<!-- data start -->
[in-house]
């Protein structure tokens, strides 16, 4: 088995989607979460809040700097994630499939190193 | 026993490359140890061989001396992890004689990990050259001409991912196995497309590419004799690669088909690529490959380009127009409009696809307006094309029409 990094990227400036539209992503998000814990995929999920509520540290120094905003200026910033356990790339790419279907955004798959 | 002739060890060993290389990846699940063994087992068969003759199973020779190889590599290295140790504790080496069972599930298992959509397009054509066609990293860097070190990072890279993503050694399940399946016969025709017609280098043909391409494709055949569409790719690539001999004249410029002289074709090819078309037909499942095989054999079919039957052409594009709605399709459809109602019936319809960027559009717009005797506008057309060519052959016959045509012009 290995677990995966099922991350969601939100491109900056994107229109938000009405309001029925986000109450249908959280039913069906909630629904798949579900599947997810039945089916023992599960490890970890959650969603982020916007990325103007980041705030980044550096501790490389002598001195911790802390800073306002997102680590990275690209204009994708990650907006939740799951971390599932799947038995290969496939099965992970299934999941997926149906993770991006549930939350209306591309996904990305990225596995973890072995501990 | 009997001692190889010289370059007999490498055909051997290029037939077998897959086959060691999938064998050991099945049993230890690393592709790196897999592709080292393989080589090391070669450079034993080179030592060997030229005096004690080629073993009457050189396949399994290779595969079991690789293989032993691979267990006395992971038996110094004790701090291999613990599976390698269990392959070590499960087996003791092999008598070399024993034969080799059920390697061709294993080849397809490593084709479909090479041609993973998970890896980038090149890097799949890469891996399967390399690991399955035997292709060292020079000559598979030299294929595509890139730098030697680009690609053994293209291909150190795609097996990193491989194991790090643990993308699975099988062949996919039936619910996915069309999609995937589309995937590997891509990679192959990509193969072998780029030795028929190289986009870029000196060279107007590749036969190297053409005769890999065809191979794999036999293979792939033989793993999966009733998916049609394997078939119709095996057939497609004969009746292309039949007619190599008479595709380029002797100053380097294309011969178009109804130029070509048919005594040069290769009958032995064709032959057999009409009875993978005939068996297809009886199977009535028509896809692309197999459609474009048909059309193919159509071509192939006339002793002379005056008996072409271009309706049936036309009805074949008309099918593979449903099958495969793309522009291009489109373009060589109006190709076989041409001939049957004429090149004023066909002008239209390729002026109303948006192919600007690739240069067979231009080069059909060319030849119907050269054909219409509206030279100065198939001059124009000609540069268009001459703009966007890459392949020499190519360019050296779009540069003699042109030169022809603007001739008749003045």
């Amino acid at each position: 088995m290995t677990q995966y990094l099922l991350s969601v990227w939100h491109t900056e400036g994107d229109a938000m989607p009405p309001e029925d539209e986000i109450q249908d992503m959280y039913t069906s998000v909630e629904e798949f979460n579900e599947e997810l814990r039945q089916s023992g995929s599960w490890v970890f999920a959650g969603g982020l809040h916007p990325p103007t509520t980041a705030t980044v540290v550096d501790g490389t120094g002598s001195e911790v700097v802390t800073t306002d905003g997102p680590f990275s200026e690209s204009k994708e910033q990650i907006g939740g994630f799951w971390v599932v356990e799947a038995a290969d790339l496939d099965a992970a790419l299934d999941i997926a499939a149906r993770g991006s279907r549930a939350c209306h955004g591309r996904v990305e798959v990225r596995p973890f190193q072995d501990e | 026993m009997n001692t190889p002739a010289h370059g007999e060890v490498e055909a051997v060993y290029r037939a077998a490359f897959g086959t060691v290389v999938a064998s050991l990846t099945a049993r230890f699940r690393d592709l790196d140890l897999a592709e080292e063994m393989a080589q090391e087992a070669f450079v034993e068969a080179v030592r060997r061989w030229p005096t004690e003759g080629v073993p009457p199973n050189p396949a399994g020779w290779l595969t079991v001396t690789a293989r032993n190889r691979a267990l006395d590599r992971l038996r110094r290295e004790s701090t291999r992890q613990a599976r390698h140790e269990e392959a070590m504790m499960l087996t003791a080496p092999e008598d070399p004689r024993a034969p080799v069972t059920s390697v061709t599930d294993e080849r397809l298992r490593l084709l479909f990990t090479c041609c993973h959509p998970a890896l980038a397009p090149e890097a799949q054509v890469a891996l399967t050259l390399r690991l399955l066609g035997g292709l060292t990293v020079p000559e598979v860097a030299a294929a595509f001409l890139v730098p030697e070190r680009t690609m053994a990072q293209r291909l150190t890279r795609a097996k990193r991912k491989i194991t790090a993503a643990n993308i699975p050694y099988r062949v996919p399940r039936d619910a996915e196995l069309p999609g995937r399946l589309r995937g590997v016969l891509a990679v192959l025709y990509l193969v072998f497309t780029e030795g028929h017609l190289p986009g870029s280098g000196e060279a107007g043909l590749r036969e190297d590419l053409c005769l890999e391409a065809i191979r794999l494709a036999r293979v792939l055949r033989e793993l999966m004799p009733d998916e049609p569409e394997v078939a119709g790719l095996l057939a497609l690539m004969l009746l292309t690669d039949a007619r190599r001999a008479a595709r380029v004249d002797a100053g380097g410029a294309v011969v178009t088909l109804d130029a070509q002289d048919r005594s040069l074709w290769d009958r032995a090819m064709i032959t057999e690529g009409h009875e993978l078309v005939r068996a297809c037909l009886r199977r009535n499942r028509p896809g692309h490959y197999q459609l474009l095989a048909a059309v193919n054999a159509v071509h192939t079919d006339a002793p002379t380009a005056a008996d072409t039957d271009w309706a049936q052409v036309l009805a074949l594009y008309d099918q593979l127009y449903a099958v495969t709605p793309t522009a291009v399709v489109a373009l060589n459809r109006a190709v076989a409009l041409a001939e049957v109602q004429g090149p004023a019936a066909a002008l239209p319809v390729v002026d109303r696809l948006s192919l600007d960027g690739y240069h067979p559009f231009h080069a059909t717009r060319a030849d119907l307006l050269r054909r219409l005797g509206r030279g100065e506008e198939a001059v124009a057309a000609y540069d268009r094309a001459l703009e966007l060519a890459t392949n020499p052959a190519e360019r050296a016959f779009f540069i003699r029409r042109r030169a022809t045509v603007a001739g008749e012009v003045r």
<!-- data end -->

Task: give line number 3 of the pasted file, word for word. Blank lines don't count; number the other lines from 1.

């Amino acid at each position: 088995m290995t677990q995966y990094l099922l991350s969601v990227w939100h491109t900056e400036g994107d229109a938000m989607p009405p309001e029925d539209e986000i109450q249908d992503m959280y039913t069906s998000v909630e629904e798949f979460n579900e599947e997810l814990r039945q089916s023992g995929s599960w490890v970890f999920a959650g969603g982020l809040h916007p990325p103007t509520t980041a705030t980044v540290v550096d501790g490389t120094g002598s001195e911790v700097v802390t800073t306002d905003g997102p680590f990275s200026e690209s204009k994708e910033q990650i907006g939740g994630f799951w971390v599932v356990e799947a038995a290969d790339l496939d099965a992970a790419l299934d999941i997926a499939a149906r993770g991006s279907r549930a939350c209306h955004g591309r996904v990305e798959v990225r596995p973890f190193q072995d501990e | 026993m009997n001692t190889p002739a010289h370059g007999e060890v490498e055909a051997v060993y290029r037939a077998a490359f897959g086959t060691v290389v999938a064998s050991l990846t099945a049993r230890f699940r690393d592709l790196d140890l897999a592709e080292e063994m393989a080589q090391e087992a070669f450079v034993e068969a080179v030592r060997r061989w030229p005096t004690e003759g080629v073993p009457p199973n050189p396949a399994g020779w290779l595969t079991v001396t690789a293989r032993n190889r691979a267990l006395d590599r992971l038996r110094r290295e004790s701090t291999r992890q613990a599976r390698h140790e269990e392959a070590m504790m499960l087996t003791a080496p092999e008598d070399p004689r024993a034969p080799v069972t059920s390697v061709t599930d294993e080849r397809l298992r490593l084709l479909f990990t090479c041609c993973h959509p998970a890896l980038a397009p090149e890097a799949q054509v890469a891996l399967t050259l390399r690991l399955l066609g035997g292709l060292t990293v020079p000559e598979v860097a030299a294929a595509f001409l890139v730098p030697e070190r680009t690609m053994a990072q293209r291909l150190t890279r795609a097996k990193r991912k491989i194991t790090a993503a643990n993308i699975p050694y099988r062949v996919p399940r039936d619910a996915e196995l069309p999609g995937r399946l589309r995937g590997v016969l891509a990679v192959l025709y990509l193969v072998f497309t780029e030795g028929h017609l190289p986009g870029s280098g000196e060279a107007g043909l590749r036969e190297d590419l053409c005769l890999e391409a065809i191979r794999l494709a036999r293979v792939l055949r033989e793993l999966m004799p009733d998916e049609p569409e394997v078939a119709g790719l095996l057939a497609l690539m004969l009746l292309t690669d039949a007619r190599r001999a008479a595709r380029v004249d002797a100053g380097g410029a294309v011969v178009t088909l109804d130029a070509q002289d048919r005594s040069l074709w290769d009958r032995a090819m064709i032959t057999e690529g009409h009875e993978l078309v005939r068996a297809c037909l009886r199977r009535n499942r028509p896809g692309h490959y197999q459609l474009l095989a048909a059309v193919n054999a159509v071509h192939t079919d006339a002793p002379t380009a005056a008996d072409t039957d271009w309706a049936q052409v036309l009805a074949l594009y008309d099918q593979l127009y449903a099958v495969t709605p793309t522009a291009v399709v489109a373009l060589n459809r109006a190709v076989a409009l041409a001939e049957v109602q004429g090149p004023a019936a066909a002008l239209p319809v390729v002026d109303r696809l948006s192919l600007d960027g690739y240069h067979p559009f231009h080069a059909t717009r060319a030849d119907l307006l050269r054909r219409l005797g509206r030279g100065e506008e198939a001059v124009a057309a000609y540069d268009r094309a001459l703009e966007l060519a890459t392949n020499p052959a190519e360019r050296a016959f779009f540069i003699r029409r042109r030169a022809t045509v603007a001739g008749e012009v003045r």